The kids read the clue and find the first envelope behind a Christmas themed design on our wall of fame. Here’s an example of a type of chess puzzle I use in the clues, and how that clue translates into opening up a lock.
Now the students have the first number in a lock combination. They will have to find another clue in the chess club with another chess problem on it to discover the rest of the numbers.
Maybe for an hour we follow one game all the way through. And at different points during the game I insert a puzzle into the narrative that gives the students the next number in a lock’s combination. With a little creativity and planning you can easily write hour long lessons that your students will be energized to do lest they fail to open the “Bye-Bye Box”, and see their prize shredded before their eyes!
Another example of how to connect chess and the “Bye-Bye Box”
One week the “Bye-Bye Box” lesson was centered around a Mikhail Tal game. At the beginning of the lesson the following clue was given: the white queen opens the white lock. Here’s a photo of the white lock.
This is a cool lock I found at Home Depot. In this game Tal moves his queen 5 times: starting from d1 to d4, then to d2, d3, g3 and ends the game with Qg6. Here’s what those queen movements look like.
The combination for the white lock is: Up, Down, Up, Left, Up. There are a lot of ways to translate those queen moves into a 4 digit, or letter, or movement-based combination: maybe
This doesn’t have to just be about chess, here’s an example of a plot line I used today that uses playing cards.
Around the chess club were 20 playing cards that students had to find. The back of the cards were labeled a1-e4 so the students had to organize the cards correctly in a 5×4 grid. Once the grid was made, the students flipped the cards over to reveal the other side. And are given the below riddle:
The children had trouble discovering which way to stack the cards. The Ace of Clubs has “Start Here” written on it, and the 10 of Spades has “Finish” written on it. The children first tried making a pile of cards based on their value, aces first, then 2’s, then 3’s and so on. This is was not the correct order. One keen student realized there was so sort of bizarre path going between all the cards, maybe that was the order they should be stacked in. And indeed it was, when the cards were stacked in the correct order, the students found the secret message written on the sides of the cards.
The possibilities of what can be taught through this new method is endless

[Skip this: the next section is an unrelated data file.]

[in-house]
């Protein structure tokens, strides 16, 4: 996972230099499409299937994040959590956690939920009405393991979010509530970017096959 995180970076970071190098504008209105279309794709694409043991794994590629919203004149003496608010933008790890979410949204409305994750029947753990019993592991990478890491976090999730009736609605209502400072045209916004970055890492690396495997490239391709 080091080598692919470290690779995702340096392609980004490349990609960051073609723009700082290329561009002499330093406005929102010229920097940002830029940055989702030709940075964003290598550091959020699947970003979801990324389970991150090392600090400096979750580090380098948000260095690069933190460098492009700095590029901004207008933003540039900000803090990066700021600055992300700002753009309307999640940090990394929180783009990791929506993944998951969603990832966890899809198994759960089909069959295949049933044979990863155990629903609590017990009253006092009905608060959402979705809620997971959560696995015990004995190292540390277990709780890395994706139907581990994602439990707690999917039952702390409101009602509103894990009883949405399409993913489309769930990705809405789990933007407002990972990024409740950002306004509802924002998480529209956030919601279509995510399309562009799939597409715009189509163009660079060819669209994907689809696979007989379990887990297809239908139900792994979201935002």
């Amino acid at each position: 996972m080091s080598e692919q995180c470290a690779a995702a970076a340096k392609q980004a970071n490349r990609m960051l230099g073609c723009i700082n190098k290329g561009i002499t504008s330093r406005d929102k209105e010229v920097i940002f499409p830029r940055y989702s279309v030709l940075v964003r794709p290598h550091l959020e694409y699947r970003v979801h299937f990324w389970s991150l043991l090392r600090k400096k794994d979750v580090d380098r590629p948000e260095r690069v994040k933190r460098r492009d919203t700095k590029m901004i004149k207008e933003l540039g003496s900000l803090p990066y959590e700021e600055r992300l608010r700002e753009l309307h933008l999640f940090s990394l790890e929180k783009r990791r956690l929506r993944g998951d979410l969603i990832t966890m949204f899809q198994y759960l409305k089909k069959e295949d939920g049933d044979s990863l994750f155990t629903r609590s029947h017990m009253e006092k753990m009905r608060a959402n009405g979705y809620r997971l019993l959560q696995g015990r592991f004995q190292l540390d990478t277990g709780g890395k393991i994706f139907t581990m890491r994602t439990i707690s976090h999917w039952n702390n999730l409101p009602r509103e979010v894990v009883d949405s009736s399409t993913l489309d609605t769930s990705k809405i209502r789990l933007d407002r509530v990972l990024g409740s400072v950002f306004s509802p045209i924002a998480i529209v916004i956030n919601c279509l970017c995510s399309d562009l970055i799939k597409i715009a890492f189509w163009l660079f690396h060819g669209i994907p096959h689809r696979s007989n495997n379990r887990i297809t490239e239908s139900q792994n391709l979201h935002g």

Any age any elo (chess strength)
One of the beauties of the Bye-Bye Box is it’s re-use-ability. Most ETRs can only be done once, once you know the ‘secrets’ of the room. But the combinations on all the locks can be changed, different plot lines can be added, and difficulties of the chess puzzles can be adjusted so that a chess player of any skill could be challenged by it. Have a student who is 6 years old, and only been playing chess for a few months? Put some easy puzzles in the clues, and only have 2 locks on the Bye-Bye Box. Or maybe GM Eric Hansen and his Chess Brahs are coming up for a challenge, crack open a Kasparov book, and pick the most difficult puzzles and use 3 padlocks instead.
Can I sign me or my kids up for this?
This is the only Educational Chess-Themed ETR that I know of. The Chess at 3 Chess Club is at 1309 Madison ave NYC. If you want book a session for you or your child you can email me at: firstname.lastname@example.org
If you have a question about the Bye-Bye Box or the lessons I’ve written that go along with it, feel free to leave a comment!
If you’re thinking: are you insane you have a locked box with a paper shredder that children put their hands into?
Before children begin any “Bye-Bye Box” classes a couple of rules are settled. 1. Children can try to actually unlock the locks but cannot open the Bye-Bye Box or put their hands inside the box for any reason.
The way I built the “Bye-Bye Box” has some safety failsafes that makes it impossible for a child or anyone for that matter to be hurt by the paper shredder. 1- The paper shredder is off at all times, the only way it is turned on is by a button only accessible to me. 2- The shredder will only be turned on when the box is closed. I’ve taken all possible safety measures, and if you want to something like this, it is 100% necessary you do too